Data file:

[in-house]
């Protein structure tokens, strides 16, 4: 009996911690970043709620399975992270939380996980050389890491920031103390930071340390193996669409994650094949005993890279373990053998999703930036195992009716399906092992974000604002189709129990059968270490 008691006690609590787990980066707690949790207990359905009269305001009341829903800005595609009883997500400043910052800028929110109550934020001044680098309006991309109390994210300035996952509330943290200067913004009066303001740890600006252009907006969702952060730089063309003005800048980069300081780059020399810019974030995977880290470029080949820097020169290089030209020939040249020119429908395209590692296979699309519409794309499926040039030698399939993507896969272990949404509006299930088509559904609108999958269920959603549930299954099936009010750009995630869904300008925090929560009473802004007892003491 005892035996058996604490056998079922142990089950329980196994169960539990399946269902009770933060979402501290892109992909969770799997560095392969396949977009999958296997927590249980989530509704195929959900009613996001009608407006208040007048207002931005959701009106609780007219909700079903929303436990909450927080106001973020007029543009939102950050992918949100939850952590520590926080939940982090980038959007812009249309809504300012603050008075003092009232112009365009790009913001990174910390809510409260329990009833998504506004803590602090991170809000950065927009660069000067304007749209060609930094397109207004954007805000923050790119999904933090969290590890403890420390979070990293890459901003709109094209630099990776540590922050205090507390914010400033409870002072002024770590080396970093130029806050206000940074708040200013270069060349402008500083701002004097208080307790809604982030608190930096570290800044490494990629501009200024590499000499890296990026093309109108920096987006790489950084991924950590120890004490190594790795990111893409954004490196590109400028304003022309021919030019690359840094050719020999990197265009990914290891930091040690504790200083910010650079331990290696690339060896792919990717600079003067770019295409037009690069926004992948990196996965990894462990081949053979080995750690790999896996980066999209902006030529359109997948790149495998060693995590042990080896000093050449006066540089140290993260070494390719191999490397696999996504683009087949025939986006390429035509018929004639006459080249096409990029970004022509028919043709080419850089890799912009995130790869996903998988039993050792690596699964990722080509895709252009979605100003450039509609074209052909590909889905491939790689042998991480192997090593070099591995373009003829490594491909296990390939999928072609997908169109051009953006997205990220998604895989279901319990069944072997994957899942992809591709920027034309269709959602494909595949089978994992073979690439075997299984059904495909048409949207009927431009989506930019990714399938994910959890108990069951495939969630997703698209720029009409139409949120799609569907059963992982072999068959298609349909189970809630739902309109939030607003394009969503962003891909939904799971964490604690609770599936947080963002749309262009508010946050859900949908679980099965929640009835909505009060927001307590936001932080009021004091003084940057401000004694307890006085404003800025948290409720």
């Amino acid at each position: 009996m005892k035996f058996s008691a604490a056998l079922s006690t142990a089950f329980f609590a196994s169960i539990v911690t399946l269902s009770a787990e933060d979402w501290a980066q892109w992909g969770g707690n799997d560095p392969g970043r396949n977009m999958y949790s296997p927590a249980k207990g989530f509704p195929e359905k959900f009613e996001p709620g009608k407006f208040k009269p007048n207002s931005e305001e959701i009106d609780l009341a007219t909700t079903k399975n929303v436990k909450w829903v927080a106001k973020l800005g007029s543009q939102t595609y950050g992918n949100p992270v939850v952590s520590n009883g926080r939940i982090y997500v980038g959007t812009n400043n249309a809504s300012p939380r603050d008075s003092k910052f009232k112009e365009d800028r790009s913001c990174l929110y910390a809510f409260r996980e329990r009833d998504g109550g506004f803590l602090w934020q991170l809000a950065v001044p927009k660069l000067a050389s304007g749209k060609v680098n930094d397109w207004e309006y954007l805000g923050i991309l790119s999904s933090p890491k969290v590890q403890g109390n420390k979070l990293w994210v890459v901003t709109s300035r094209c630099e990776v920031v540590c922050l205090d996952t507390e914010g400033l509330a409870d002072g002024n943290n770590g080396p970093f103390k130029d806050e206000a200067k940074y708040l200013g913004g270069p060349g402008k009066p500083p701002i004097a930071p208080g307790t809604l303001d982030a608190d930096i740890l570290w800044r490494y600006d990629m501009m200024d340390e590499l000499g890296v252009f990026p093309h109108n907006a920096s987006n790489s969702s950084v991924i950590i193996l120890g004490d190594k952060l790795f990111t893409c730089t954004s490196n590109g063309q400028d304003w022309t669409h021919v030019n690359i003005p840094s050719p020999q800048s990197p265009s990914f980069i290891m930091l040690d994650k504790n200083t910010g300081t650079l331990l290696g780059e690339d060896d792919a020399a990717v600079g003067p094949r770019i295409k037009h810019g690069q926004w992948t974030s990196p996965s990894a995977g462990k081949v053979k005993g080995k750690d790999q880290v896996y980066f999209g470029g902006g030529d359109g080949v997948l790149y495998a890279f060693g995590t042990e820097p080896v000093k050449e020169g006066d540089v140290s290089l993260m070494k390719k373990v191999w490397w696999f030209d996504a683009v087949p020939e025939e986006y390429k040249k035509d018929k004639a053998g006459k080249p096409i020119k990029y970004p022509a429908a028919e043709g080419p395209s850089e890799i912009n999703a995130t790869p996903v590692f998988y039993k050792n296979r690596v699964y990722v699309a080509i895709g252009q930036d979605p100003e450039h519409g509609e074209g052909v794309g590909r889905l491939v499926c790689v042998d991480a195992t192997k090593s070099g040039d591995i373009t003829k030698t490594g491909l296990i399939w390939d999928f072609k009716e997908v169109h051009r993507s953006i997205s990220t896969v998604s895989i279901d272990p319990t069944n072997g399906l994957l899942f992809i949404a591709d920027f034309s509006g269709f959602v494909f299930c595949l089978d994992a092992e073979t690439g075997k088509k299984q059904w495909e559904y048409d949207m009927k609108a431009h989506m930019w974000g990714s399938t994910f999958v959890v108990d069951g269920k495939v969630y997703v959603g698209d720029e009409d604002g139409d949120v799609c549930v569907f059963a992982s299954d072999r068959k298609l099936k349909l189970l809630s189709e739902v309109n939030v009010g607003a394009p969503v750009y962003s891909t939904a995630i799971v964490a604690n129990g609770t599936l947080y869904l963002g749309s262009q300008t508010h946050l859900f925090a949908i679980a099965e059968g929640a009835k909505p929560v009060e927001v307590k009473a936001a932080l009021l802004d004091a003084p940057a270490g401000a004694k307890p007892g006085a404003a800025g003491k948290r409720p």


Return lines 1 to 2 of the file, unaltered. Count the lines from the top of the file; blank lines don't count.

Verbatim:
[in-house]
């Protein structure tokens, strides 16, 4: 009996911690970043709620399975992270939380996980050389890491920031103390930071340390193996669409994650094949005993890279373990053998999703930036195992009716399906092992974000604002189709129990059968270490 008691006690609590787990980066707690949790207990359905009269305001009341829903800005595609009883997500400043910052800028929110109550934020001044680098309006991309109390994210300035996952509330943290200067913004009066303001740890600006252009907006969702952060730089063309003005800048980069300081780059020399810019974030995977880290470029080949820097020169290089030209020939040249020119429908395209590692296979699309519409794309499926040039030698399939993507896969272990949404509006299930088509559904609108999958269920959603549930299954099936009010750009995630869904300008925090929560009473802004007892003491 005892035996058996604490056998079922142990089950329980196994169960539990399946269902009770933060979402501290892109992909969770799997560095392969396949977009999958296997927590249980989530509704195929959900009613996001009608407006208040007048207002931005959701009106609780007219909700079903929303436990909450927080106001973020007029543009939102950050992918949100939850952590520590926080939940982090980038959007812009249309809504300012603050008075003092009232112009365009790009913001990174910390809510409260329990009833998504506004803590602090991170809000950065927009660069000067304007749209060609930094397109207004954007805000923050790119999904933090969290590890403890420390979070990293890459901003709109094209630099990776540590922050205090507390914010400033409870002072002024770590080396970093130029806050206000940074708040200013270069060349402008500083701002004097208080307790809604982030608190930096570290800044490494990629501009200024590499000499890296990026093309109108920096987006790489950084991924950590120890004490190594790795990111893409954004490196590109400028304003022309021919030019690359840094050719020999990197265009990914290891930091040690504790200083910010650079331990290696690339060896792919990717600079003067770019295409037009690069926004992948990196996965990894462990081949053979080995750690790999896996980066999209902006030529359109997948790149495998060693995590042990080896000093050449006066540089140290993260070494390719191999490397696999996504683009087949025939986006390429035509018929004639006459080249096409990029970004022509028919043709080419850089890799912009995130790869996903998988039993050792690596699964990722080509895709252009979605100003450039509609074209052909590909889905491939790689042998991480192997090593070099591995373009003829490594491909296990390939999928072609997908169109051009953006997205990220998604895989279901319990069944072997994957899942992809591709920027034309269709959602494909595949089978994992073979690439075997299984059904495909048409949207009927431009989506930019990714399938994910959890108990069951495939969630997703698209720029009409139409949120799609569907059963992982072999068959298609349909189970809630739902309109939030607003394009969503962003891909939904799971964490604690609770599936947080963002749309262009508010946050859900949908679980099965929640009835909505009060927001307590936001932080009021004091003084940057401000004694307890006085404003800025948290409720």